is not aware of the tuition share which is reimbursed based upon Resolution No. 218. However, even if the full amount allocated in the framework of the social programme (GEL 2,560,000) had been transferred to the TSU budget, it would not have changed the overall situation as the amount does not exceed 5% of the gross revenues of the university (see Graph 3).

Graph 3:

Sources of Income of Ivane Javakhishvili Tbilisi State University

image003

Source: Ivane Javakhishvili Tbilisi State University website

Notwithstanding that 27% of the TSU budget is comprised of the funds received from the state treasury, neither of the three components which might be counted as state support include core funding for the university. Of note is that European universities’ core funding is equal to 57% of their budgets. Public and private universities receive equal support from the state within the Georgian higher education system with students able to use the study grant obtained by the Unified National Exams in both public and private universities. Public universities receive programme funding only for reimbursing the salaries of the staff of their scientific research institutes. As for National Science Foundation grants, researchers from all higher education institutes are able to obtain them.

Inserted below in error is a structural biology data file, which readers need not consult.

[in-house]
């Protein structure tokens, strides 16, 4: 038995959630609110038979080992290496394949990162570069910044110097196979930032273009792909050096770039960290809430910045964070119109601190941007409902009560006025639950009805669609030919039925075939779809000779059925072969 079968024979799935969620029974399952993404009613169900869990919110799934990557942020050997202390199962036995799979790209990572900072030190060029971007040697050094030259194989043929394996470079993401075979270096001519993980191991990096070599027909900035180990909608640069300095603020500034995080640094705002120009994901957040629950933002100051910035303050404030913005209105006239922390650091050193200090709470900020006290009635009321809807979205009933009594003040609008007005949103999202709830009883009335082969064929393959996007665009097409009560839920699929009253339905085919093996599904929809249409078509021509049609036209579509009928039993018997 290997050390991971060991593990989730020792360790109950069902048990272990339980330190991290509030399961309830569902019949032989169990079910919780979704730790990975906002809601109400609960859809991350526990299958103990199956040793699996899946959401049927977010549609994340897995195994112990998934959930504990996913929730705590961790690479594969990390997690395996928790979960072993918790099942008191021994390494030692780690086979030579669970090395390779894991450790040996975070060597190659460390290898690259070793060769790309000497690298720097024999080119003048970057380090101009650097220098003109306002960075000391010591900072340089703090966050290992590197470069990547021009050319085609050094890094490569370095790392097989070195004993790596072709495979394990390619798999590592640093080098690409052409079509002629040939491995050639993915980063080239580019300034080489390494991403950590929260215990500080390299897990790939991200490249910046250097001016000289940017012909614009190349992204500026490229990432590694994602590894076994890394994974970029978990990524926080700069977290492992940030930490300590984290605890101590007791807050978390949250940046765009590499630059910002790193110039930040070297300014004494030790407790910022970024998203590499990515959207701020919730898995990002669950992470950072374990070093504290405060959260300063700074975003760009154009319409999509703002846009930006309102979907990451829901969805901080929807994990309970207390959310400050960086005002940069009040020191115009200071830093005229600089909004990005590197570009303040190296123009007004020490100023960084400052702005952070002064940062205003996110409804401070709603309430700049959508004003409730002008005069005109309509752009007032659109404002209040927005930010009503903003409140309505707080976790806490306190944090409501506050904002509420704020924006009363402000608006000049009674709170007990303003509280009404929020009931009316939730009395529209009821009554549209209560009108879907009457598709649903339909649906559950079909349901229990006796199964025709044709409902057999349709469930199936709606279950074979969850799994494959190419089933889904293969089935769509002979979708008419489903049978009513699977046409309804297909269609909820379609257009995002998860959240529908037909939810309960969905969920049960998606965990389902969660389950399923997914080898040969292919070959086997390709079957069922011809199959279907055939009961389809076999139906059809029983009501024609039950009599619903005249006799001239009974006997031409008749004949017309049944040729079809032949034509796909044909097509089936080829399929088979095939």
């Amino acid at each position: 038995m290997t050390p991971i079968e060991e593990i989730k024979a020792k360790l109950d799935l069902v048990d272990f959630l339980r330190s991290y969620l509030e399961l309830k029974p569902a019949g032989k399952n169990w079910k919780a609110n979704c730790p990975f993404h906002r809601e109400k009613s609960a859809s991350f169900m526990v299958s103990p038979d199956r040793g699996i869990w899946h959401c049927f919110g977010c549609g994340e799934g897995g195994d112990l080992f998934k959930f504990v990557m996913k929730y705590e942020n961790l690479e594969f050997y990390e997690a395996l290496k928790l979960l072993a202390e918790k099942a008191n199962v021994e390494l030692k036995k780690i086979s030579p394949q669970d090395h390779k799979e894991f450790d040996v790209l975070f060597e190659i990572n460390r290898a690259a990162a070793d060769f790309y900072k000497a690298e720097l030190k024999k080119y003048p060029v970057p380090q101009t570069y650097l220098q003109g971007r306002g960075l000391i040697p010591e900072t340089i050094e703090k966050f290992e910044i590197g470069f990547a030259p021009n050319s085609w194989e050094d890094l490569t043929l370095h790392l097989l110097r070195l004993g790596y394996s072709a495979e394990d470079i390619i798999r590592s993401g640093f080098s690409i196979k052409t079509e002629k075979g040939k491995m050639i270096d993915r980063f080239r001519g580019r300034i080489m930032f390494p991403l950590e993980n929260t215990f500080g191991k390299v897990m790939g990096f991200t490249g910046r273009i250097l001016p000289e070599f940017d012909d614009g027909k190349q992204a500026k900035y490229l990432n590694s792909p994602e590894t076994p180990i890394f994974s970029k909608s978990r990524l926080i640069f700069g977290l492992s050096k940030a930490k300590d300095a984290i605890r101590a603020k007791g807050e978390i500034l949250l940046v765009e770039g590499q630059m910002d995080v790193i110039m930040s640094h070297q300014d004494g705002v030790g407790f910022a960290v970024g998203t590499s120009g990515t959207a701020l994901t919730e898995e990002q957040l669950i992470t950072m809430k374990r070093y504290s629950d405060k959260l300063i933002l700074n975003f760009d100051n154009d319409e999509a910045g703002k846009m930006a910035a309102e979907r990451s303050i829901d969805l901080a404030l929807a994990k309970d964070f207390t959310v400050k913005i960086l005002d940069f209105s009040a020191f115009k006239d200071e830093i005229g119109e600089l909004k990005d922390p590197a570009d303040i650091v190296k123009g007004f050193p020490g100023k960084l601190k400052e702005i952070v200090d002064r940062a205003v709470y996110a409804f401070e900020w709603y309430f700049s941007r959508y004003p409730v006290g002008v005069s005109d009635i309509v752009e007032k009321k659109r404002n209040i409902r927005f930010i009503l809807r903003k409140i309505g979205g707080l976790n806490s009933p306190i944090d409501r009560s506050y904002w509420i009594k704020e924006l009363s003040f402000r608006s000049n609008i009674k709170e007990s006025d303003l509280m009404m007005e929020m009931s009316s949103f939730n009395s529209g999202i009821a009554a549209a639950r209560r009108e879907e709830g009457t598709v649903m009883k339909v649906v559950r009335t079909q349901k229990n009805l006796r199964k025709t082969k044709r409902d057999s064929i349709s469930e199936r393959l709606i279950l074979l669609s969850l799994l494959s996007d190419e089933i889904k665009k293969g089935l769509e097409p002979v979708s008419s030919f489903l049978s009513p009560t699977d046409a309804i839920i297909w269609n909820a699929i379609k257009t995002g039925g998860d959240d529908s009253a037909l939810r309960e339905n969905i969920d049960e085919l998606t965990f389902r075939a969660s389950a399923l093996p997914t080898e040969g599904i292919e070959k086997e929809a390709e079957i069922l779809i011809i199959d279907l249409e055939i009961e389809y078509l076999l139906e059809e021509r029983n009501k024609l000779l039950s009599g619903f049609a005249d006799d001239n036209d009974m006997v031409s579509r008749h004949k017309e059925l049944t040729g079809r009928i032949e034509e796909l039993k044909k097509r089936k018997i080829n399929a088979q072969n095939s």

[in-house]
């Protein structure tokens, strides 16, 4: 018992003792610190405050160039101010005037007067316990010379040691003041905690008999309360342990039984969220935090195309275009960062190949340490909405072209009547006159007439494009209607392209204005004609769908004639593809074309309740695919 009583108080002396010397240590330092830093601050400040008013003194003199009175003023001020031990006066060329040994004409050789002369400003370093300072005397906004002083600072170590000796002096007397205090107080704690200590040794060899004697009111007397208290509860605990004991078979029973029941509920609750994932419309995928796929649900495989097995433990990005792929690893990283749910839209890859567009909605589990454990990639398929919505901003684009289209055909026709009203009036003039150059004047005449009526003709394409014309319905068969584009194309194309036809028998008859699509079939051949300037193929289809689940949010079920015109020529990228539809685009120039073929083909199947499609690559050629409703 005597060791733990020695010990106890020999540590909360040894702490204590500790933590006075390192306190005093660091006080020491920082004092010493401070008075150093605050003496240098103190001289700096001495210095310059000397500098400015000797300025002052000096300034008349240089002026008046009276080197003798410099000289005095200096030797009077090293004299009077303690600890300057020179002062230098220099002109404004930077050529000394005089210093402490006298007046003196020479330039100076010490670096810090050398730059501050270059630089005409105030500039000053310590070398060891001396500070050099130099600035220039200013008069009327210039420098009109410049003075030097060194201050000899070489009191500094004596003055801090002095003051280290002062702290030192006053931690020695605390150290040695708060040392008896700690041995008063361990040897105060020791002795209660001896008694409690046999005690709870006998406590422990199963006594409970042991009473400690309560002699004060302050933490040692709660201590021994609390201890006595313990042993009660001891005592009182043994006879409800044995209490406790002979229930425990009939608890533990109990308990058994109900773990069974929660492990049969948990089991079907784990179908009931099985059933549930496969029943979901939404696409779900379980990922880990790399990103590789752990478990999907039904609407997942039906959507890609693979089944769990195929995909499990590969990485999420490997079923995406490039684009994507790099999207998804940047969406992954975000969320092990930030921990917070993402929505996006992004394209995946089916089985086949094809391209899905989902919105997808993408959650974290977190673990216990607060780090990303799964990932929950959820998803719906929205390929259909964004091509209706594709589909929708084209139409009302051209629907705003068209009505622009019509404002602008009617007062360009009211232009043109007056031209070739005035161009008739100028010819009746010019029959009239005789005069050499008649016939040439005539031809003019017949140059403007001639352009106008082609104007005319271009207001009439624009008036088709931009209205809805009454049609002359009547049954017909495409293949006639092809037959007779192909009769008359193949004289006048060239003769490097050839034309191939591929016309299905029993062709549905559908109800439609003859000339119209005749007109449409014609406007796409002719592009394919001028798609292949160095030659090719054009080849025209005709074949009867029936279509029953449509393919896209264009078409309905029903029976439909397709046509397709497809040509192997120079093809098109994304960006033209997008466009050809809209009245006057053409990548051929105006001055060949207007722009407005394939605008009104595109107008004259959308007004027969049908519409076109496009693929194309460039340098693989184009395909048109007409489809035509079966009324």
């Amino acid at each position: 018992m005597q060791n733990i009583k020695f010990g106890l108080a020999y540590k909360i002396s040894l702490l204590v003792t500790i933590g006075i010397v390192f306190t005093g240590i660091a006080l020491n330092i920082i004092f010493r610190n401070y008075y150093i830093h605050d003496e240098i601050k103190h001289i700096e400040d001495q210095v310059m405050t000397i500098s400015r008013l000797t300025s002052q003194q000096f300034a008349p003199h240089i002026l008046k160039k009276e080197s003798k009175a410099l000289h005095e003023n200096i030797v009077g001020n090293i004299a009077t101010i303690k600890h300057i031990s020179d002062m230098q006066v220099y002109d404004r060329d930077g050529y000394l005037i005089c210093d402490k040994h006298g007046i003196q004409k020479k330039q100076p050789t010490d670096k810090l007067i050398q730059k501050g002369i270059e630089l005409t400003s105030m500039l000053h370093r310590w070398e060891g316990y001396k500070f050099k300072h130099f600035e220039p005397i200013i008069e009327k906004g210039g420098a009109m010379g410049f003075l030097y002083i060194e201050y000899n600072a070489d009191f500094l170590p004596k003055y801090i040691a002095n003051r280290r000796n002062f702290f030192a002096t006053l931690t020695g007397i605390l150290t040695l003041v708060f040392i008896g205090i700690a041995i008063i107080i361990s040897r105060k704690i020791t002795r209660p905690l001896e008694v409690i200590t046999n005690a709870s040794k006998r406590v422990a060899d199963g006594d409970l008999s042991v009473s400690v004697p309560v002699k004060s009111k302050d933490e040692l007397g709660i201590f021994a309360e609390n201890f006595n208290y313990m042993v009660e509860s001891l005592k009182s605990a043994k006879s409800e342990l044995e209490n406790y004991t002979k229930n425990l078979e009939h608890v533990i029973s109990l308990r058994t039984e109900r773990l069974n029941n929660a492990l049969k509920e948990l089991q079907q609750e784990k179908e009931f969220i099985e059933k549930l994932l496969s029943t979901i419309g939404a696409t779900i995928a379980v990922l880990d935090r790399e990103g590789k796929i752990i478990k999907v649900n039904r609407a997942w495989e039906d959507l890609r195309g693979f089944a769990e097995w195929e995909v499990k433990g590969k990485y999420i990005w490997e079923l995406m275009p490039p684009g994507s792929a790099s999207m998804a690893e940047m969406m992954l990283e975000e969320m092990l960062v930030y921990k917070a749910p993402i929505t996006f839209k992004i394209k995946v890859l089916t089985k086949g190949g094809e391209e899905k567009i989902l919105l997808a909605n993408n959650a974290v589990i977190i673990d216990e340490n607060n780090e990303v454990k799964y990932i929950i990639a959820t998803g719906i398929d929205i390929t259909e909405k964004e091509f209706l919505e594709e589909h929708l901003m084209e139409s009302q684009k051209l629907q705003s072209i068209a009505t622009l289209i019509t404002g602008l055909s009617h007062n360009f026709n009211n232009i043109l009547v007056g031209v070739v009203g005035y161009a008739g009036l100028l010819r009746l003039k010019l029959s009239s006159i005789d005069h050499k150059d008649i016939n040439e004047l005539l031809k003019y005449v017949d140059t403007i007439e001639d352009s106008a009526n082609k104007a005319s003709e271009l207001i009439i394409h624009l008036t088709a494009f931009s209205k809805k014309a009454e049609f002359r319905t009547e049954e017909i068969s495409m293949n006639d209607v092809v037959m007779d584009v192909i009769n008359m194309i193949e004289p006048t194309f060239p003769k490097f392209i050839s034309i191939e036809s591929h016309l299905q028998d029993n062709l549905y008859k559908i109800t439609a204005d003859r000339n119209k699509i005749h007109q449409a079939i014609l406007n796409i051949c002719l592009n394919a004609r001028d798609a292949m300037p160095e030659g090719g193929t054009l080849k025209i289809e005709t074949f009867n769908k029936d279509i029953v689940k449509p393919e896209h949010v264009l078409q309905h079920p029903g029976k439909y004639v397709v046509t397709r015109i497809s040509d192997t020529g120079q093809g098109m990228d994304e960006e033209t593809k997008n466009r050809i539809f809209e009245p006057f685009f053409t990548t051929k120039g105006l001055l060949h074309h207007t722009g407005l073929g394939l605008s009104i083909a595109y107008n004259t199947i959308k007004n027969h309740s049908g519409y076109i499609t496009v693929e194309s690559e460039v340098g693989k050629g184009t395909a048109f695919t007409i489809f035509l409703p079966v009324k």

In this regard, the Georgian model differs drastically from Western models. Public universities in Europe are able to offer students residing in the EU low tuitions or even free education based upon state core funding (Finland, Norway, Sweden, Denmark, Germany, Austria, Slovenia and others). The absence of core funding in Georgia creates disadvantages for public universities with respect to the private institutes given that better conditions are available for professors, lecturers and students in private institutes owing to their private funding sources.

Conclusion

Most American and European universities are funded directly from the budget of the country or the state. However, there is a trend of decreasing budget funding in the US leading to the increase of the share of tuition in the revenues of universities. The share of tuition in the budgets of American universities used to be barely above 10% whilst following recent trends, the share has increased to 20%.

Georgian universities receive programme funding from the state accounting for 9% of the budget. Moreover, grants, obtained by the Unified National Exams (8%) and the grants of the National Science Foundation (10%) represent state support as well. Therefore, state aid represents 27% of the budget of Tbilisi State University. However, it should be mentioned that Georgian universities, unlike Western ones, do not receive state core funding.

FactCheck concludes that Mr Papava’s statement: “The tuition fees paid by students account only for 10% of the budgets of Western universities whereas in Georgia, there is no support from the state,” is HALF TRUE.